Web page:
Magic Tavern Becomes the Second Unionized Strip Club in the U.S.

Its strippers went on strike April 4. The club remains open.

A picket outside Magic Tavern. (Steve Gibbons / Courtesy Actors' Equity Association)

The strippers at Northwest Portland’s Magic Tavern have unanimously voted to unionize with Actors’ Equity Association, making it the second unionized strip club in the country.

“I’m over the moon,” says Daphne, a Magic Tavern stripper who helped lead the club’s unionization efforts. “There’s no feeling like hearing, ‘Yes, yes, yes,’ 16 times as they counted the votes.”

After Equity certifies the election, it will begin the bargaining process on behalf of the strippers. Equity also represents Star Garden Topless Dive Bar in North Hollywood, Calif., which voted to unionize in May.

The Magic Tavern strippers went on strike April 4 due to “dangerous working conditions and a lack of professionalism,” according to their original petition. Grievances included insufficient club security and cameras, failure to provide strippers with contracts upon hiring, a wobbly pole, uneven stage flooring, and retaliation for bringing up workplace concerns.

Magic Tavern, at Northwest 24th Avenue and Nicolai Street, remains open with non-striking strippers onstage. When reached for comment, the club referred all media to its Aug. 17 statement on Instagram titled “UNREST.” The statement reads, in part: “A list of false accusations and defamatory statements began circulating on social media, calling itself a ‘petition’....We are now asking the parties involved in creating this false narrative about Magic Tavern to cease and desist disrupting our ability to conduct business.”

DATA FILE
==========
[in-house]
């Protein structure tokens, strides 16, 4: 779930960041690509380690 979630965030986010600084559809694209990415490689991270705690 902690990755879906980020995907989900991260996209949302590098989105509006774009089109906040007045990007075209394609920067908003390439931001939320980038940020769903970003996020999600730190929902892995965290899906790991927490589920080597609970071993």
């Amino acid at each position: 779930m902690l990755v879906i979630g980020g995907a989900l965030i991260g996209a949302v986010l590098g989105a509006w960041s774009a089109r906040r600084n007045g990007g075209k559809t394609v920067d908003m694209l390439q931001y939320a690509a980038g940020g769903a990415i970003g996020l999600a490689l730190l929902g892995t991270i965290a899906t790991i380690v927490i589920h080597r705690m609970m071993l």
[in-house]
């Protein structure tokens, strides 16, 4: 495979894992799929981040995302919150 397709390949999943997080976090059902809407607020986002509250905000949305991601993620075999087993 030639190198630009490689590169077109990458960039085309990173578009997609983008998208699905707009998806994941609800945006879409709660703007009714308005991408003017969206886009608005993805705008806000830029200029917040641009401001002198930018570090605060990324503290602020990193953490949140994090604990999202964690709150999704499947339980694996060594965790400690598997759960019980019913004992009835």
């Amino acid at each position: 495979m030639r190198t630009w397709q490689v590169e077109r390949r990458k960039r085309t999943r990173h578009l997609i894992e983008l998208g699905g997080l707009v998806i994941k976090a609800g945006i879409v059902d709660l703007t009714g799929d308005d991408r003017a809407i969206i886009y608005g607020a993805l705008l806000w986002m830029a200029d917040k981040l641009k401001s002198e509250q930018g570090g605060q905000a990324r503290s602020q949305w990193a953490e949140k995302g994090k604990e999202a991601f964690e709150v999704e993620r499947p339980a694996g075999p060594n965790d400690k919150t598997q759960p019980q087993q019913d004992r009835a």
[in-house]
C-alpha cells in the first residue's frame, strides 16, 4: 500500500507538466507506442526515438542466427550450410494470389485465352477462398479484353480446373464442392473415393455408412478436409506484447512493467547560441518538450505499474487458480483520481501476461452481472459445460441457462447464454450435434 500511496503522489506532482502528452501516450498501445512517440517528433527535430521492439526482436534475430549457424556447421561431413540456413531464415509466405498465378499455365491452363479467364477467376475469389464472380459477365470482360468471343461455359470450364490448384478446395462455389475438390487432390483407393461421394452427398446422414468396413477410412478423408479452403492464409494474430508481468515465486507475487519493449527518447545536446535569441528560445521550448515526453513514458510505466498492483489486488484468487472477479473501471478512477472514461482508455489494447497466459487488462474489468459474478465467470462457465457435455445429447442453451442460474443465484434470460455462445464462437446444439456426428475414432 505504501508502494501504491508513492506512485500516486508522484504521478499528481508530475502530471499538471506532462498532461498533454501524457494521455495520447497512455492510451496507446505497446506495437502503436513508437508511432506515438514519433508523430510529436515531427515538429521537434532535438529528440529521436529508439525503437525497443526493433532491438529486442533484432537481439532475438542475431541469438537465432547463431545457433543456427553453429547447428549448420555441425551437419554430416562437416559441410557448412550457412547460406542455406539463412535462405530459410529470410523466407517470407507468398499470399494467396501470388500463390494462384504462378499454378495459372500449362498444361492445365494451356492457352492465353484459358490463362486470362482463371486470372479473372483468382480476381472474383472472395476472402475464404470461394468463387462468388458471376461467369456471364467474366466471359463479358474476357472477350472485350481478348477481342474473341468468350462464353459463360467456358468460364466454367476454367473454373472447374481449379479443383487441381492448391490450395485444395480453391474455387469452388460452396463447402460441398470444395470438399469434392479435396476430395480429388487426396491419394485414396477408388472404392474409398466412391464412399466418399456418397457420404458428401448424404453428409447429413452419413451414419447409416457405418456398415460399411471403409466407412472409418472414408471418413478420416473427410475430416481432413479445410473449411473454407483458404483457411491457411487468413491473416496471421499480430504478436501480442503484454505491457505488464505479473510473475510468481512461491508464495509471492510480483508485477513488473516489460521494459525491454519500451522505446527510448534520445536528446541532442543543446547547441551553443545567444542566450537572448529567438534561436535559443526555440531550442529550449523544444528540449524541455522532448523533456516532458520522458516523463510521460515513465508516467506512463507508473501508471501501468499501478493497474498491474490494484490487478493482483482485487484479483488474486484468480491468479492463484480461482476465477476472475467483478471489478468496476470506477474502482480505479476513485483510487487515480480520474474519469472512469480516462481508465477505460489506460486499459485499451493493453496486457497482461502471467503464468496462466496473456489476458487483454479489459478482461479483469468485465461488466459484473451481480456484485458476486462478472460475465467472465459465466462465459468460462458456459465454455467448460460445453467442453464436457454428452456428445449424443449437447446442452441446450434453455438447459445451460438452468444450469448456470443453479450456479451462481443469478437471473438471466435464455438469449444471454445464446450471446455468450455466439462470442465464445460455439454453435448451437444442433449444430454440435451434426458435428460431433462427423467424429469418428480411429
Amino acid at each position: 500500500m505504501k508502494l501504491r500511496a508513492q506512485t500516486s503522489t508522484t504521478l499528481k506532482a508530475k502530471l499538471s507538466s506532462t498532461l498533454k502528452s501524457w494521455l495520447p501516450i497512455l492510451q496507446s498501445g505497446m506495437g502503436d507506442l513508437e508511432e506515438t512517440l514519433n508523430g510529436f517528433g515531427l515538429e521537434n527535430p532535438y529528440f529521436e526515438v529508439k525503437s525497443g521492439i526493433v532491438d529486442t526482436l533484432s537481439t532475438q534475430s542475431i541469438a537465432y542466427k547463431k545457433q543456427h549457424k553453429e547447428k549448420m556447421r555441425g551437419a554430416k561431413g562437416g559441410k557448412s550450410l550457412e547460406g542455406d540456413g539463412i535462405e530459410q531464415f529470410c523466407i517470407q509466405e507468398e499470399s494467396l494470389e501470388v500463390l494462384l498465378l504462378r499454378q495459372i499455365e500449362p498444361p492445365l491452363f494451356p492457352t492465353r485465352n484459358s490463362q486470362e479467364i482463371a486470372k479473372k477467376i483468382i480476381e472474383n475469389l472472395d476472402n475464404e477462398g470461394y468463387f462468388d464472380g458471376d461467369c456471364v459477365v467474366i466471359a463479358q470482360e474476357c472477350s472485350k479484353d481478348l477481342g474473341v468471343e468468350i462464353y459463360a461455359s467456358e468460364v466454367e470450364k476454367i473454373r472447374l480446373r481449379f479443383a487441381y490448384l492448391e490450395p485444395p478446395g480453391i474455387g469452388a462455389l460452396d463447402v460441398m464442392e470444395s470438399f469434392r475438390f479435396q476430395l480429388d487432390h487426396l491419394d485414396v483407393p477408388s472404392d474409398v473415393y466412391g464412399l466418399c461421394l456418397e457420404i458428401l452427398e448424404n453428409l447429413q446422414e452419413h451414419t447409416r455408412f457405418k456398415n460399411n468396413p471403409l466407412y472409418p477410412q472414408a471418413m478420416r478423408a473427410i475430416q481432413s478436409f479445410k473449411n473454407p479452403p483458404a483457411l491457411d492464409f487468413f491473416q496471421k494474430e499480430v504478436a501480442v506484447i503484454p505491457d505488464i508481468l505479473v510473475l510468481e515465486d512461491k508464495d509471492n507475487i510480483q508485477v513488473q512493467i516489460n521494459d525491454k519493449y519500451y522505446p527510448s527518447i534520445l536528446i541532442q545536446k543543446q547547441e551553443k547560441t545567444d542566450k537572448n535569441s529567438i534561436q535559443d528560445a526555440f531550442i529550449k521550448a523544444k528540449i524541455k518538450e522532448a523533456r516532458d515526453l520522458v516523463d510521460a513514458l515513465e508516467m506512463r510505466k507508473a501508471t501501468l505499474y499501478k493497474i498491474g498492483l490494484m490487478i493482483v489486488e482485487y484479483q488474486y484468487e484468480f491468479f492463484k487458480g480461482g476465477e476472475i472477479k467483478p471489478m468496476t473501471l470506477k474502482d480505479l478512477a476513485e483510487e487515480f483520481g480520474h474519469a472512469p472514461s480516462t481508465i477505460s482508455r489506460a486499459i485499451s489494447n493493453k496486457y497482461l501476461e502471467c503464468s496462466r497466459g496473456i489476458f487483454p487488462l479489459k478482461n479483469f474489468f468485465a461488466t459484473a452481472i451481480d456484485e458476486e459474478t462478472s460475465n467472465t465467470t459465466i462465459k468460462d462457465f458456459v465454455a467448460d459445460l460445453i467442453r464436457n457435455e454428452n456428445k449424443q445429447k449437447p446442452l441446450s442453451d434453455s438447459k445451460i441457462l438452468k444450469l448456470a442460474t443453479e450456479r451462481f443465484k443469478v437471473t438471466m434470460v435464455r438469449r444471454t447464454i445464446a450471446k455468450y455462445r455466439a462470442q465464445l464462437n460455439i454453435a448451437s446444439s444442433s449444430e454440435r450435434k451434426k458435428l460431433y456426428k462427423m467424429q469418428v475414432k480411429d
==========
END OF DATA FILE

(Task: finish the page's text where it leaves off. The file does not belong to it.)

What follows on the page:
The vote count took place Sept. 7 at the National Labor Relations Board downtown. The Magic Tavern strippers are now officially recognized by the NLRB, “a huge accomplishment,” says Daphne, her stage name.

Equity was founded in 1913 and represents more than 51,000 professional actors and stage managers.

“I’m thrilled for these workers,” says Kate Shindle, Equity’s president. “They not only knew their rights, they knew they had to stick together and never let up.”

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